Playing Sous-Chef + Drinking Wine
1. Bacon is like a chef’s duct tape
2. Lemon kills everything (germs and bacteria)
3. The wine you serve at a dinner party or social gathering can make the food you prepare taste bad
WARNING! This post will make you hungry.
I had so much fun playing sous-chef a couple of weeks ago when Dev’s sister (Ashlee) and brother-in-law (Tom) asked us to join them for in-home cooking lessons, featuring a four course meal with wine carefully selected by a sommelier. Let’s just say it didn’t take much to convince us…
Food + wine = YESSSSSSS!
We were sent a few different menu options ahead of time and selected each course based on what our taste buds would enjoy and what we wanted to learn how to make. Each of us played different roles and were actively involved in the production of our meal. Not only was it a blast, but we all found it very interesting and educational as well. We were able to appreciate how much time and effort went into each course, and therefore savoured every bite.
Our menu looked a little something like this:
The first dish we prepared was a pinwheel style puff pastry with smoked eel, smoked pork butt, emmantel cheese and apple. It was paired with a “champagne” (Veuve Ambal Cremant De Bourgogne Grande Cuvee Brut), which compliments rich, fatty flavours like butter and cheese.
Did you know that champagne can only be produced using grapes from the Champagne region of France, using the champagne method? All other “champagnes” like Prosecco and Cava are simply considered sparkling wines. We also learned that “Brut” means dry and ironically contains less sugar than “Dry” sparkling wines. It may sound silly, but I totally thought Brut was a brand name…
Kudos to Ash for picking up the eel and doing so with a smile on her face. I was too grossed out to get anywhere near the slimy looking fish. I have had BBQ eel at sushi restaurants many, many times. But it has always been prepared and smothered in terriyaki sauce. While it was slightly disturbing to see the head still attached, it was also pretty cool at the same time!
Surprisingly, it tasted alright! Especially with the apple and Emmental cheese. Which I am told is similar to Swiss. The eel was quite smoky and less fishy than I expected.
Our second course was a bay scallop and watermelon ceviche, which we “cooked” in a trio of orange, lemon and lime juice with a hint of jalapeño. Ceviche is essentially raw seafood that is marinated in citrus juices. Not only have I never tried it before, but I’ve also been too intimidated to ever try making it myself. We’ve all heard horror stories of food poisoning caused by salmonella…
But as I learned that night, lemon kills pretty much everything. We used it to sanitize cutting boards and countertops). Therefore my fear disappeared and I couldn’t wait to dig in. It was incredible!! Fresh and light, yet super flavourful and the perfect starter ahead of our (mammoth) main. I’m pretty sure Dev and Tom both went in for seconds.
I was absolutely blown away at how the wine (Castello di Tassarolo Titouan Gavi) paired with this course seemed to change flavours after each bite of the ceviche (and vice versa). I’ve never experienced anything like it. I’m normally more of a red wine-o, but I can appreciate how sweet, fruity and smooth the organic white wine tasted with this course. It truly proved how important picking and choosing a wine with each meal can be.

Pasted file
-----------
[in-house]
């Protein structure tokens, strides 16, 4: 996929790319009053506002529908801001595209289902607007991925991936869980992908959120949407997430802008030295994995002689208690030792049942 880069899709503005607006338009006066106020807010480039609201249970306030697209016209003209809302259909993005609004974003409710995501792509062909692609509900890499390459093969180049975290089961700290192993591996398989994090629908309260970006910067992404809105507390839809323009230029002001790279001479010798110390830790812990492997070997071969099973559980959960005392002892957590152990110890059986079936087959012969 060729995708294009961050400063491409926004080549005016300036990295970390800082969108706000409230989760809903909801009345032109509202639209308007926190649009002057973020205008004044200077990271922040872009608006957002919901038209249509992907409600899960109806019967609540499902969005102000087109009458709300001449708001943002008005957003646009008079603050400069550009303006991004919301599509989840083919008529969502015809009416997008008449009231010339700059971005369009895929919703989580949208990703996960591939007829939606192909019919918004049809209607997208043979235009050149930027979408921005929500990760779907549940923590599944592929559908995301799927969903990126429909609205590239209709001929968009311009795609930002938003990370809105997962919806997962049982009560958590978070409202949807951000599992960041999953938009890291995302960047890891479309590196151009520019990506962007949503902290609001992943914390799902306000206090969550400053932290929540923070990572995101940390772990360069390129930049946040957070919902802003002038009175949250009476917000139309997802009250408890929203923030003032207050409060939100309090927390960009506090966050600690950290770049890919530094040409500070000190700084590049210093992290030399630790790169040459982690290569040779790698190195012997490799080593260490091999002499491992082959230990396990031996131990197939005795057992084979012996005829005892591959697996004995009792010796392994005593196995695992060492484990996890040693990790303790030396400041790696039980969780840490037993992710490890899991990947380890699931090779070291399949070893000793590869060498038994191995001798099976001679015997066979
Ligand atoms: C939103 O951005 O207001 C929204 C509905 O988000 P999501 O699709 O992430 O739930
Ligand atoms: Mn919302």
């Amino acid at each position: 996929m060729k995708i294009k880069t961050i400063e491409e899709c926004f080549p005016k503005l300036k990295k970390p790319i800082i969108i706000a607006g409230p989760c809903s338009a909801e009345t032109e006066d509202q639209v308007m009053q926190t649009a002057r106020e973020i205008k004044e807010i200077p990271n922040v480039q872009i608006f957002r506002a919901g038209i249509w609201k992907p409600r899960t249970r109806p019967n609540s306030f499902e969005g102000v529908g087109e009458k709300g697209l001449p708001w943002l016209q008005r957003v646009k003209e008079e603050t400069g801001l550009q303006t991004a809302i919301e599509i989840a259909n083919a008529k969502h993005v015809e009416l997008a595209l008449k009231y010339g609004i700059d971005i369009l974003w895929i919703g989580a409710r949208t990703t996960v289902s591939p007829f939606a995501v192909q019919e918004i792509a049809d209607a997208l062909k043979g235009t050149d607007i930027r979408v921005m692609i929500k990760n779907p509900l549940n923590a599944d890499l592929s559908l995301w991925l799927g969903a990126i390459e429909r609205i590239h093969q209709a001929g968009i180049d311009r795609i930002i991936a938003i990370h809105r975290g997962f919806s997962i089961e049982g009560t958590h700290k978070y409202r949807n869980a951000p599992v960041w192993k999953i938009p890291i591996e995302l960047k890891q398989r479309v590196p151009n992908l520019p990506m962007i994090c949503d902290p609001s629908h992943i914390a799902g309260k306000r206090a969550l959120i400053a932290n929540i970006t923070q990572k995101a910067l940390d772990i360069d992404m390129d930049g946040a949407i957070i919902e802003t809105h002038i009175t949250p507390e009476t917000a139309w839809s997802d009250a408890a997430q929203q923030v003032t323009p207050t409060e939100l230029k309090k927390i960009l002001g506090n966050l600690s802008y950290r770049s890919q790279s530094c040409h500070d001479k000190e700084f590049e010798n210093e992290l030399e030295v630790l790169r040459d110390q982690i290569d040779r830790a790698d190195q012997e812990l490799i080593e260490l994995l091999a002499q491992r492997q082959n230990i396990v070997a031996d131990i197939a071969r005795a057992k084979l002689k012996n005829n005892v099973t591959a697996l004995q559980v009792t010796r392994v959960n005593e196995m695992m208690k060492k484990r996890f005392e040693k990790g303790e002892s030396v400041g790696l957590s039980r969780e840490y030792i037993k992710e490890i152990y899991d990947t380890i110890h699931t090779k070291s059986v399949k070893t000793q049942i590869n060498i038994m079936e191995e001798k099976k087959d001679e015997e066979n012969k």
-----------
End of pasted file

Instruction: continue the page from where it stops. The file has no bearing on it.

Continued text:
One of the (many) questions we had – which you may find interesting – is what beverage to order at a restaurant when you’re not sure what you’ll be eating. The first question any server will ask after introducing themselves is if they can get the table started with a round of drinks, even before you’ve had a chance to look at the menu. We were told the safe bet (aside from water) is to order champagne or sparkling wine. It’s the most versatile choice and will compliment nearly any dish.
Our main course featured Cornish hen stuffed with a lobster and asparagus béchamel sauce, wrapped in prosciutto and accompanied by a spring pea and mint risotto. Sounds fancy, huh?
It tasted just as good as it sounds (if not better) and went nicely with a vintage red (Inniskillin Montague Vineyard Pinot Noir 2013). There was no shortage of salty, rich goodness and despite being a large portion, I devoured the entire plate!
The boys were in charge of butchering the birds, which was quite the production. They did a great job and I am happy to report that there was no bones or remnants in any of our dishes.
A dinner of this magnitude would not be complete without something sweet. We happily tucked into a trio of desserts consisting of chocolate truffle Crème brulee, pear tart tatin and raspberry sorbet.
A tart tatin is defined as a an upside-down pastry with fruit caramelized and baked on top. Ours featured a layer of almond paste, which was sweet but not too sweet and went really nice with the thin slices of pear. It even pleased my picky “I don’t like dessert” boyfriend who typically passes on sugary treats at the end of a meal. I know this is a recipe I will replicate at home over and over and over again.
We finished the final course with a lovely sparkling red wine (Viticoltori Acquesi Brachetto D’Acqui) which was quite possibly my favourite! It wasn’t too bubbly and had the most magical berry flavour with hints of floral notes. I’ve also never tried a sparking red before, so it was a nice treat and yummy surprise.
I highly recommend this type of activity for any self-proclaimed foodies who are looking to eat amazing dishes, in a social environment, while learning various culinary skills at the same time. I certainly can’t wait to do it again!